How to pair Halloween candy and craft beer like the pros

Matt Stock of Brass Tap walks us through the intricacies of pairing Halloween candies and craft beer. For when the kids have fallen asleep and it’s time to raid.
Published October 30 2018
Updated November 1 2018

Matt Stock has the kind of beard one associates with brewers these days: ZZ Top long but silky smooth and manicured. Stock, 35, is manager for Brass Tap. He trains new staff on craft beer and oversees the inventory, including an average of 125 new craft beers cycled throughout the system each week.

In wine sales early in his career, he has been with the upscale craft beer brand since 2009. But here’s what you really need to know about him: His favorite Halloween candy is candy corn. Make of that what you will. But his encyclopedic craft beer knowledge gives him a unique skill set: He can help you pair craft beer and candy. Let’s call him a sommelier of Snickers.

“There are a couple ways to go about it,” he said recently at the Brass Tap location in Ybor City. “One is complementary flavors. So, a Night Swim Porter with its chocolate and roasted malt and underpinnings of caramel would be a great complement to Snickers.”

The other way, he says, is to contrast flavors. Like a straight milk chocolate candy bar with a sour or a gose, with its lemony sourness and strong saltiness (salted chocolate, capiche?).

“That cuts through the decadence and umami flavors of the chocolate,” he said. “But what really matters is how you enjoy it.”

The best thing about beer, he says, is the abundance of flavors available. With wine you’re relying on grapes, the barrel and the terroir for flavors; with beer you can make a chocolate porter and brew it with actual chocolate.

“Anything that is USDA approved for human consumption you can brew with beer,” he said.

There are beers already brewed with Cinnamon Toast Crunch or Skittles, so, a natural pairing. As an aside, what’s the weirdest thing Stock has seen brewed in a beer? Fried chicken. Ew.

“Brewers are continuously pushing the boundaries,” he says, before telling us of a bearded brewer at Rogue Ales in Oregon who harvested brewers’ yeast from his own beard for a batch. Truly Halloween appropriate, but let’s move on.

What would you pair with black licorice? “An imperial stout, which has some of those anise flavors.”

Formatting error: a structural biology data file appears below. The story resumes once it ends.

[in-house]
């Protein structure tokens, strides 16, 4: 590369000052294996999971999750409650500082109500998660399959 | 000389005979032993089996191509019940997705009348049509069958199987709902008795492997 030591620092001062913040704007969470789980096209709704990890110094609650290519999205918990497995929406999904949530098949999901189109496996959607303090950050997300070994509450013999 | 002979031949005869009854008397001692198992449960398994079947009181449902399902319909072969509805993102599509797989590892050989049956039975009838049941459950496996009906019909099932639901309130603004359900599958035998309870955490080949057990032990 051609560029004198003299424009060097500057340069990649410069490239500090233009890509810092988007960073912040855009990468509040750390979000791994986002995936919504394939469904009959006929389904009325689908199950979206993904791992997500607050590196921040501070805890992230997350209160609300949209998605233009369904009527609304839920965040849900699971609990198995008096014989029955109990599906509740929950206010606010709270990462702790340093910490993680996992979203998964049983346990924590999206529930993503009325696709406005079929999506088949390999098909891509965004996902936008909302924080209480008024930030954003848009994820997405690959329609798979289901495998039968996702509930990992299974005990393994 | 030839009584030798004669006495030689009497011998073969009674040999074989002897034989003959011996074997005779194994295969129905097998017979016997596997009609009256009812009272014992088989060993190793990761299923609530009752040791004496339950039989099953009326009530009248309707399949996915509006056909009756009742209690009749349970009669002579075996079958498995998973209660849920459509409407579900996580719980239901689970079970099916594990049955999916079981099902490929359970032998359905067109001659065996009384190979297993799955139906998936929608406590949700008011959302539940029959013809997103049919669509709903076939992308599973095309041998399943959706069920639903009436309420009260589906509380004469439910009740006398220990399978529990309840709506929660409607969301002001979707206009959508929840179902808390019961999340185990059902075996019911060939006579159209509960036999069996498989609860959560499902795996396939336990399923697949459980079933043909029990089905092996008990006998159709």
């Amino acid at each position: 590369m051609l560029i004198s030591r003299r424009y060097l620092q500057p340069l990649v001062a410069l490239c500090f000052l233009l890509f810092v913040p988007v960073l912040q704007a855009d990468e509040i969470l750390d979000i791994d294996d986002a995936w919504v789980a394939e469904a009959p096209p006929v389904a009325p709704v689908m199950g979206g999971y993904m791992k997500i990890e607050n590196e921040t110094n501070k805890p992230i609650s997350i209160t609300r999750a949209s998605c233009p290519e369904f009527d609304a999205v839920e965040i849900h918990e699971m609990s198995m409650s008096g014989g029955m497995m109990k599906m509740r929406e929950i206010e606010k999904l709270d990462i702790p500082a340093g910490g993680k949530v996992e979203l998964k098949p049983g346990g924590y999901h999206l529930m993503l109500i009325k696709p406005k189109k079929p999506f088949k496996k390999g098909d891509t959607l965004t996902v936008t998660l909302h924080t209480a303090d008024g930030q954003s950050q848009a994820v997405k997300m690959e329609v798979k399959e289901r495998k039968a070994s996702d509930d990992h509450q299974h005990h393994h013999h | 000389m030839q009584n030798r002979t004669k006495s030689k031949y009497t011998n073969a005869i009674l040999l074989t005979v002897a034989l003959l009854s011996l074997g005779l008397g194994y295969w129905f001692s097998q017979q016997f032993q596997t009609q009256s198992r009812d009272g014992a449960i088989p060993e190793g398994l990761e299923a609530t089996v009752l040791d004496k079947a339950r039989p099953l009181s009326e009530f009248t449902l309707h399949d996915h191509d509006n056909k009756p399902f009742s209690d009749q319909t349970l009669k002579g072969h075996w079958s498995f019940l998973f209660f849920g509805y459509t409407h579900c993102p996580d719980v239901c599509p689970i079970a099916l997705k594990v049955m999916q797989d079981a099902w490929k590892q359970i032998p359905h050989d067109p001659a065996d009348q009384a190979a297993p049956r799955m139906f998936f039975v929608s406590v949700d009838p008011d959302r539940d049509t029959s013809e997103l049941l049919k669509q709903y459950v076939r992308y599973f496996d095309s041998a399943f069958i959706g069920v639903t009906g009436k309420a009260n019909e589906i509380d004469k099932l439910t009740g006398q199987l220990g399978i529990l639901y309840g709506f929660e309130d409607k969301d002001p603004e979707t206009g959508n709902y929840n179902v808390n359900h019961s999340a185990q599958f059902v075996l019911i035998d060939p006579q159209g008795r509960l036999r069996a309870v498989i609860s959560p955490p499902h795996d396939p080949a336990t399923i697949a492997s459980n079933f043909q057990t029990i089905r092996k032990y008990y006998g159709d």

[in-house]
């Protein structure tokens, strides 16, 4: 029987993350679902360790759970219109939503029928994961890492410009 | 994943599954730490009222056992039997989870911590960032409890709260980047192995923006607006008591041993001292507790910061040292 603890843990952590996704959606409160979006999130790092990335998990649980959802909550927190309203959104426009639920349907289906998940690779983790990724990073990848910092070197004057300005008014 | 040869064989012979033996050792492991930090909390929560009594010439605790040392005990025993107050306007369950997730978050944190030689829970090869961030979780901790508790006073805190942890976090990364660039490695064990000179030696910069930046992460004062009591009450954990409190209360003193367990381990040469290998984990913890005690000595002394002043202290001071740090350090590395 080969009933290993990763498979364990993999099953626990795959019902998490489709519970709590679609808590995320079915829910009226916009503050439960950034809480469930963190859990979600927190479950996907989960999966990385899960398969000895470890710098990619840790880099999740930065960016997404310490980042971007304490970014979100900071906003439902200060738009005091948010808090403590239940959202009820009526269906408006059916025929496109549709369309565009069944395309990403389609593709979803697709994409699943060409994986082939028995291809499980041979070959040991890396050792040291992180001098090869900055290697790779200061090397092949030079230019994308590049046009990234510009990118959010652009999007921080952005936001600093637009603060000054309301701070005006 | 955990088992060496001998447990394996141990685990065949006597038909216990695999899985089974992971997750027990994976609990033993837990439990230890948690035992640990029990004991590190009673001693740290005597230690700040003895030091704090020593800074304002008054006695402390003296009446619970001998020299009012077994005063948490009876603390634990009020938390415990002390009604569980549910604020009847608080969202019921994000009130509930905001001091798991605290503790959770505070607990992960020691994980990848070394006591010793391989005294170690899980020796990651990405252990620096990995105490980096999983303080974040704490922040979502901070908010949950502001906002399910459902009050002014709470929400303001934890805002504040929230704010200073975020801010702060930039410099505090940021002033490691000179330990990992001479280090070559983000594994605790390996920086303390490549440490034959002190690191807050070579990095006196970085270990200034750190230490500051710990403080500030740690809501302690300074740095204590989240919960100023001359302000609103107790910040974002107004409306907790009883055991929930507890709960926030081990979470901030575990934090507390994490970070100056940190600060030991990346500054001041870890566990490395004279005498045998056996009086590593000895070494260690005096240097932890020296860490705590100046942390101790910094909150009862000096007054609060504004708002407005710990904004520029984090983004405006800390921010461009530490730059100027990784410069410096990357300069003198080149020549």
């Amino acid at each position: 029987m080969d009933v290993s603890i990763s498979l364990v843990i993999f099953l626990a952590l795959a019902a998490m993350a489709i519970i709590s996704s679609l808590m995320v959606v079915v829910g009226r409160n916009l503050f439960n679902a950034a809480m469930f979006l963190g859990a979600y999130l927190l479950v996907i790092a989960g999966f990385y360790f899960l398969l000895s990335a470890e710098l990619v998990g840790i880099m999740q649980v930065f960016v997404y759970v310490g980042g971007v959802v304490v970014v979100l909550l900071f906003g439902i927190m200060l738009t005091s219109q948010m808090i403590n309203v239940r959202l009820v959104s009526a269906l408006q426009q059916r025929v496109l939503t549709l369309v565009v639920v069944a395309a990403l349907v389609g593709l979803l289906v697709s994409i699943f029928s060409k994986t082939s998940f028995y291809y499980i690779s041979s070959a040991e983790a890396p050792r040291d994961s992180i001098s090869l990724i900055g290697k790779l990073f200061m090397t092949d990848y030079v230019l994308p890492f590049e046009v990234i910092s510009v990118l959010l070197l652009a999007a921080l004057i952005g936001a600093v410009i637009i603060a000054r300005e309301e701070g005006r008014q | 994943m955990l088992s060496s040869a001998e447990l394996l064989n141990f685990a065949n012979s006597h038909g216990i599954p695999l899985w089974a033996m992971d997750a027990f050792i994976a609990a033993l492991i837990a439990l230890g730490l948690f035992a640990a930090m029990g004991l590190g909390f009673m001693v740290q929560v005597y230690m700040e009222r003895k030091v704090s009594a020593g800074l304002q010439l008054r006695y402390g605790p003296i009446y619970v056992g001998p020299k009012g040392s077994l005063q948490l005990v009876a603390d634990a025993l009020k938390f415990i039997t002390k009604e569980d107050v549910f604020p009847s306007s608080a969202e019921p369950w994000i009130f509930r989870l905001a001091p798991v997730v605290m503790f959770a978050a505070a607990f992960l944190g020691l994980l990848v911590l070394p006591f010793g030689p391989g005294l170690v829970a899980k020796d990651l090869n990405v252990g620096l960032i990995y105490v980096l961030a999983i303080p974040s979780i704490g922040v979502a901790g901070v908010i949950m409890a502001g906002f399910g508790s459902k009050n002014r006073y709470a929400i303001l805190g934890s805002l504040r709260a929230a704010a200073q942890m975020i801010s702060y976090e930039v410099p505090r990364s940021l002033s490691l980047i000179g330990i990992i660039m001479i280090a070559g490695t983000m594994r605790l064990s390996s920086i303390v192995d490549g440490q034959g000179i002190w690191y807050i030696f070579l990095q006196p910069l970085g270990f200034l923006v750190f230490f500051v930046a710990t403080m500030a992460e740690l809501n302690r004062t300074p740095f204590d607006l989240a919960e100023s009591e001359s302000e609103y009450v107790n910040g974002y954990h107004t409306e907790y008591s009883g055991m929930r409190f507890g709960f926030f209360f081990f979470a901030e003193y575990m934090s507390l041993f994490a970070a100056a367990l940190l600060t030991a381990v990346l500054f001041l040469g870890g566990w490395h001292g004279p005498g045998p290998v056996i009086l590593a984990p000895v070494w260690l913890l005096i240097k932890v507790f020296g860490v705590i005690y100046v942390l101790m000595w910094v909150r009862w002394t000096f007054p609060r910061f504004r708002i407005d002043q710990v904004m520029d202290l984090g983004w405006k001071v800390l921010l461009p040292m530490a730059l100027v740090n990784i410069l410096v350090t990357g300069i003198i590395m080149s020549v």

How about something really nightmarish like Circus Peanuts or Peeps? “Drink the strongest beer you can find to forget about those Circus Peanuts.”

Reese’s Cups? “There are tons of peanut porters. DuClaw Brewing’s Sweet Baby Jesus is a chocolate peanut butter porter and a 1-to-1 pairing.” (Pro tip: What goes with peanut butter? Banana, so try a hefeweizen, maybe something like Cigar City Florida Cracker.)

Jolly Ranchers, with flavors that in no way resemble actual “sour apple” or “watermelon”? “With these kind of strong fruit flavors, go with something light. In my day, we would drink a Zima with a Jolly Rancher dropped in the bottom.”

Tough one: Red Hots? “With spicy, the traditional pairing is an IPA with its bitterness. An IPA and pad Thai is a classic, with the bitter/spicy contrast quintessential.”

We were going to have to work harder to stump him. Lemonheads? “A Berliner weisse or gose, with its little bit of salinity.”

He brought up the next one: ROLO chewy milk chocolate and caramel candies? “A milk stout, and there are a ton of them produced locally. J Dub’s Bell Cow is a good one. They are brewed with lactose sugar, with a creamy texture and a residual milky sweetness.”

It kept going like that. (Bazooka bubble gum? A hefeweizen with its bubblegummy Bavarian yeast strain.) Okay, so how about his beloved candy corn?

“It’s got pronounced sugar with an underlying flavor of caramel and vanilla. A cream ale will do really well, one with vanilla and breadiness. I think an amber accentuates the caramel. I’ve paired them here with Big Storm Wavemaker Amber Ale.”

Touche, Mr. Stock. But I still don’t like candy corn.

Contact Laura Reiley at [email protected] or (727) 892-2293. Follow @lreiley.

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